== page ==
Someone walked up to me once on a rainy day and said, “Hey, there. I don’t mean to be rude, but I think you forgot to put a bra on today.” It was February. I was wearing winter white, my hard nipples poking through my Polo sweater like middle fingers to the haters.
Flashback to seventh grade: C and I in the middle-school bathroom, binding our upper torsos with packing tape to give our tween twins a semblance of cleavage before homecoming. Visions of playmates danced in our heads, and shiny silicone twinkled in the whites of our eyes as we looked in the mirror, tragically satisfied with the cleavage we managed to muster up. Cut to eighth grade biology class: me sitting there, fiddling with the straps of my two push-up bras while cursing whatever recessive gene I inherited for small tits. Anyhow, I was stunted for life.
So there I stood, telling this kid off for actually starting this conversation with me — after all, it’s 2014, and I’m not dumb enough to have accidentally left my brasier on the bus stop. “#FreeTheNipple, asshole.” I smiled.
What brought me to this point — what you could consider a full 180 from my previous “Girls Next Door” affinity — is no mystery. Indeed, the change didn’t just occur like the flip of a switch or the automatic move of flinging my shirt off at my co-op’s parties. The stiff-lipped confidence of a nude camping trip and a topless photoshoot on the cliffs of Biarritz doesn’t just come out of nowhere. From my first exposure to a Spanish beach, where everyone — thin, fat, young, old — goes tetas al aire without fear of inciting lascivious outbursts from onlooking men, to those first few lovers who went so far as to call my breasts beautiful, my current bodily pride is purely the result of an ongoing education in self-love and self-respect.
Learning to love my body, furthermore, is the product of a perpetual disassociation with grotesquely unrealistic images of female beauty that shaped my teenage self. The process also involves learning to understand that no one’s body is a cause for shame and that negative self-talk is a cultural bad habit that has got to be kicked immediately. Even more toxic than the media’s obsession with “not suitable or safe for work” tits and asses and the media’s nonstop objectification of the female form is its systematic masking of certain anatomical danger zones, the nipple being one of two highly triggering areas.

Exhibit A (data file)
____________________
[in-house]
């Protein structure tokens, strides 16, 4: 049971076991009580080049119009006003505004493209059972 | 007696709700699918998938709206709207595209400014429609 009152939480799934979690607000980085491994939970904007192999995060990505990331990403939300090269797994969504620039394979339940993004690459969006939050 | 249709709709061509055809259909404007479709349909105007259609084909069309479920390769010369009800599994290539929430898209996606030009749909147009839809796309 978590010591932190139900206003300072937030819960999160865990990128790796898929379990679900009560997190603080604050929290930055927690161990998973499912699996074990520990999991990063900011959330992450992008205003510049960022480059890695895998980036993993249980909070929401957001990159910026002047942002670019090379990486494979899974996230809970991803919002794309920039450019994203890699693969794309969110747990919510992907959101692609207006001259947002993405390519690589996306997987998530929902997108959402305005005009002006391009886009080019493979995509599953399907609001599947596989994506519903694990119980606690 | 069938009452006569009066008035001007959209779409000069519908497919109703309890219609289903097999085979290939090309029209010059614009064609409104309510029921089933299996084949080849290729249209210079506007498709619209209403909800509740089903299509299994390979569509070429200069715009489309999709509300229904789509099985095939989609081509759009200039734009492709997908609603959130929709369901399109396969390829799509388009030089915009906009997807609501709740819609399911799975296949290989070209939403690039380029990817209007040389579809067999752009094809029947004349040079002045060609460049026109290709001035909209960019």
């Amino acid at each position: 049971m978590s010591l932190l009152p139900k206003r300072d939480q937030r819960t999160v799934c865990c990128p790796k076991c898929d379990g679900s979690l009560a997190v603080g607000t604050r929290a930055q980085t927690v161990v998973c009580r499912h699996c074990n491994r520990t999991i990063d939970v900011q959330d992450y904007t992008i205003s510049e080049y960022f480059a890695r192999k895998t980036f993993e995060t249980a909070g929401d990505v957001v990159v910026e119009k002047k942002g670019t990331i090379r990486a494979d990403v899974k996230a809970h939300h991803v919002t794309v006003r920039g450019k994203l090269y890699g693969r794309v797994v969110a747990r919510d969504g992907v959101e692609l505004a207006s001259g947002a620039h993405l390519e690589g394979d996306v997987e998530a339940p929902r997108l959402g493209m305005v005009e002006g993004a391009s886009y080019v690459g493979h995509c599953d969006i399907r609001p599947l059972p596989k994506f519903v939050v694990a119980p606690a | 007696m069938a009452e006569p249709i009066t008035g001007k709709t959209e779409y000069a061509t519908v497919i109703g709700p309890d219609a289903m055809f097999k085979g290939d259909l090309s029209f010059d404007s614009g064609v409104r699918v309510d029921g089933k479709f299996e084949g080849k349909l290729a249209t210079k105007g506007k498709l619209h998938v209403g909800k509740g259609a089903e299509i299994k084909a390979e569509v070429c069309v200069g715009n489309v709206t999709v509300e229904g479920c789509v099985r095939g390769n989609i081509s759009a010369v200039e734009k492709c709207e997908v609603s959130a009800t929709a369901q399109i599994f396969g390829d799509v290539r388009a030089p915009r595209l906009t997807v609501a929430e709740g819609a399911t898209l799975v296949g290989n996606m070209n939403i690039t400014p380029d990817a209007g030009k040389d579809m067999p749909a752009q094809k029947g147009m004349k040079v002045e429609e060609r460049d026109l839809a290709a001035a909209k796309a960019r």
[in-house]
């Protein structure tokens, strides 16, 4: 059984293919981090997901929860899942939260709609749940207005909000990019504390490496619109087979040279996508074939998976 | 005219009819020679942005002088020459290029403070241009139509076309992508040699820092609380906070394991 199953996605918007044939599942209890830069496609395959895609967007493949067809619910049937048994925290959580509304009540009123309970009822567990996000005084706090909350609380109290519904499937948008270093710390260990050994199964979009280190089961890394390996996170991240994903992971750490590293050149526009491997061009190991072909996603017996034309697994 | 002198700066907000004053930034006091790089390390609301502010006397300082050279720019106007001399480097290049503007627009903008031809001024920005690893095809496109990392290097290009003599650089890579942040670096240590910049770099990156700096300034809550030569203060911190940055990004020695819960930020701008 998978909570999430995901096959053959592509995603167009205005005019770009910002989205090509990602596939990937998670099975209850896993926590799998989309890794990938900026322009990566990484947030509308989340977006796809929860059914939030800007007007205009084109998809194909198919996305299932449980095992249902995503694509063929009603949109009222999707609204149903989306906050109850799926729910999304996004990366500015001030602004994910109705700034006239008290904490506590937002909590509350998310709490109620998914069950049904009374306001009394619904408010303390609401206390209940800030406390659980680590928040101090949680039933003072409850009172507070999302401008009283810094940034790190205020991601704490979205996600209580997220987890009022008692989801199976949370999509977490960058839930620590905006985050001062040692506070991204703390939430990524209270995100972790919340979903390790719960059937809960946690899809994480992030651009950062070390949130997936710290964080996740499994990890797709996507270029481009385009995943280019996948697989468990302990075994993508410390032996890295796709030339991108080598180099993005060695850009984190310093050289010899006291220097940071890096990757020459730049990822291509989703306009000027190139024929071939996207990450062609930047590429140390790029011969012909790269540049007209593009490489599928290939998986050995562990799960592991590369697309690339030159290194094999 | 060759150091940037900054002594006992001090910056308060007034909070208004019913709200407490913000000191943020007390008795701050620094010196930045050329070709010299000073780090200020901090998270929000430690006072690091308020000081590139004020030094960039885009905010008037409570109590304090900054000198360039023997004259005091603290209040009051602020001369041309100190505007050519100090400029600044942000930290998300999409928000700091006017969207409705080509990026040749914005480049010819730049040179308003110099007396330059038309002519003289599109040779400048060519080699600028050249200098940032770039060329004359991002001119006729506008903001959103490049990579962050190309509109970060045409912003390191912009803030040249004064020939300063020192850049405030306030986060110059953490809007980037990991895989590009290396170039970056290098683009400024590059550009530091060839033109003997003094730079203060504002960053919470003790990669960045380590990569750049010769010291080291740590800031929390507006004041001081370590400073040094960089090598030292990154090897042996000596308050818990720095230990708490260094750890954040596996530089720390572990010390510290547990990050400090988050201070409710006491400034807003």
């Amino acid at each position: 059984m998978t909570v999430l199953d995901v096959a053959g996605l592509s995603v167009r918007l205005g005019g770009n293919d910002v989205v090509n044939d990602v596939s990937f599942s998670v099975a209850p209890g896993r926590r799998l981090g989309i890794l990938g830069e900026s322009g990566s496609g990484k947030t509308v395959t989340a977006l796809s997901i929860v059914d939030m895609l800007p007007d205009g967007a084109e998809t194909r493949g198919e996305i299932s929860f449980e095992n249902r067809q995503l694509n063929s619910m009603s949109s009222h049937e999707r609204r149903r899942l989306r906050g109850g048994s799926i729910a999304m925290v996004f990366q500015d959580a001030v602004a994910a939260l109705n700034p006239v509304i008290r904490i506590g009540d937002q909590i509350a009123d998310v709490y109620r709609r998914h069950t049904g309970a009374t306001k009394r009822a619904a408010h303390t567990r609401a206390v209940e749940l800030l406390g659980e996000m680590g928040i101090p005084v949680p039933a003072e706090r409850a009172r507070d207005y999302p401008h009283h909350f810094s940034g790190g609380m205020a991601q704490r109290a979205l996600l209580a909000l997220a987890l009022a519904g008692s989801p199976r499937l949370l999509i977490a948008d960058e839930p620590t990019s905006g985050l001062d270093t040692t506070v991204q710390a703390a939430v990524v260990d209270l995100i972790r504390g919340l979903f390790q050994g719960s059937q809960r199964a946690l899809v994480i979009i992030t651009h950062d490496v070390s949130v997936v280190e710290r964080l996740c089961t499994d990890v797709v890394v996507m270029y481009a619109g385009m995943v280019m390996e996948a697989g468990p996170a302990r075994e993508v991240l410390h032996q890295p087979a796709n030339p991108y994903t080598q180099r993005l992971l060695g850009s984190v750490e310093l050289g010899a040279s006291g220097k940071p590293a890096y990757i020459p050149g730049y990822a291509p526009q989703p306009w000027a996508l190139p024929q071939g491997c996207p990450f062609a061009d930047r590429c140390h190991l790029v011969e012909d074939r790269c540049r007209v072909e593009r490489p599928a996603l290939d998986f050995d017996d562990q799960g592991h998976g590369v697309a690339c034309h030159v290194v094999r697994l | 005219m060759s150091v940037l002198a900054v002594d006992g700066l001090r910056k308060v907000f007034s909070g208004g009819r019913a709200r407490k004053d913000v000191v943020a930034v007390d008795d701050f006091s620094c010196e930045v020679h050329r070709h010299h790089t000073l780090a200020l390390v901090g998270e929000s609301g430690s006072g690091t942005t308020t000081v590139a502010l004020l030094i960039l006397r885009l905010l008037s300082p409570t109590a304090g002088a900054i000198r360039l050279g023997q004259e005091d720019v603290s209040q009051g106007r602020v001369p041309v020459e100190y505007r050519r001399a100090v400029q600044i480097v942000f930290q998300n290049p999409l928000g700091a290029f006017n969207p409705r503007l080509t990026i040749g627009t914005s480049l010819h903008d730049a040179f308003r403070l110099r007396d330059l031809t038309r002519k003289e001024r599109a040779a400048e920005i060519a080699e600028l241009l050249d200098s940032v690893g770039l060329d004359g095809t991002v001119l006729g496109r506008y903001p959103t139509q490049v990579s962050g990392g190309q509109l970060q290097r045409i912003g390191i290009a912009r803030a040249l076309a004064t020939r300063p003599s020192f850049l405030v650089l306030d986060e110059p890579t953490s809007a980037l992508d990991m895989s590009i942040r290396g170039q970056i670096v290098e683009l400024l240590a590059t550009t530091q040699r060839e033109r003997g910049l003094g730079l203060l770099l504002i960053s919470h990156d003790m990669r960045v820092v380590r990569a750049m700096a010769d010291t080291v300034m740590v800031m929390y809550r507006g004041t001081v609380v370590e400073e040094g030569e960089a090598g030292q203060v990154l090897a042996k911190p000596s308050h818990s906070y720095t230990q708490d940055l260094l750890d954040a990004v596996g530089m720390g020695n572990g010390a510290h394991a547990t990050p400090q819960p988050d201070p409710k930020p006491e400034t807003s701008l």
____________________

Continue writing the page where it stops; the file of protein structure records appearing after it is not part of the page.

Our culture hides and stigmatizes the female nipple to a pathological extent, and my issue with the vagina must be looked over for now. But by current Instagram standards, the female nipple — right up there with the erect penis — is considered pornographic content subject to account deletion if reported by another user — rest in peace, @badgalriri. As if the only thing keeping me from licking my phone is that exposed areola, not all the other flesh on display.
I want to make it clear that I’m not taking issue with bras as such. I’m not here to deny their very useful value as sag-and-back savers, their godsent support at the gym or their masterful ability to seduce. My credo is beyond the noble bra burning of our ’70s sisters. What I take issue with is the conversion of the bra as a physical necessity for some into the social imperative for all. The bra has become a fatal crutch of femininity to the extent that the female nipple has become stigmatized as indecent and, even more, a reason to be ashamed of our bodies. It has gone beyond being a functional tool or a sexy supplement to being a gendered institution as well as an enforced measure of normative femininity.
Not only must we always strive for a bigger, perkier rack, but it is socially unacceptable to even leave the house without an artificial augmentation of our lady humps. It is for this reason that I have cause to proclaim to everyone across the gender spectrum the necessity of freeing the nipple. I want to bring in the reign of cleavage normcore and take out the hideous practice of large-scale body shaming. As my 3-year-old brother would say so matter-of-factly, “Everybody has nipples.” Despite the impossibility of such an idyllic simplicity of separating the gendered body from its political significance, freeing the nipple on a wider social scale is a powerful first step in freeing ourselves from similar patriarchal tyranny.
Boni Mata writes the weekly Sex on Tuesday column. You can contact her at [email protected].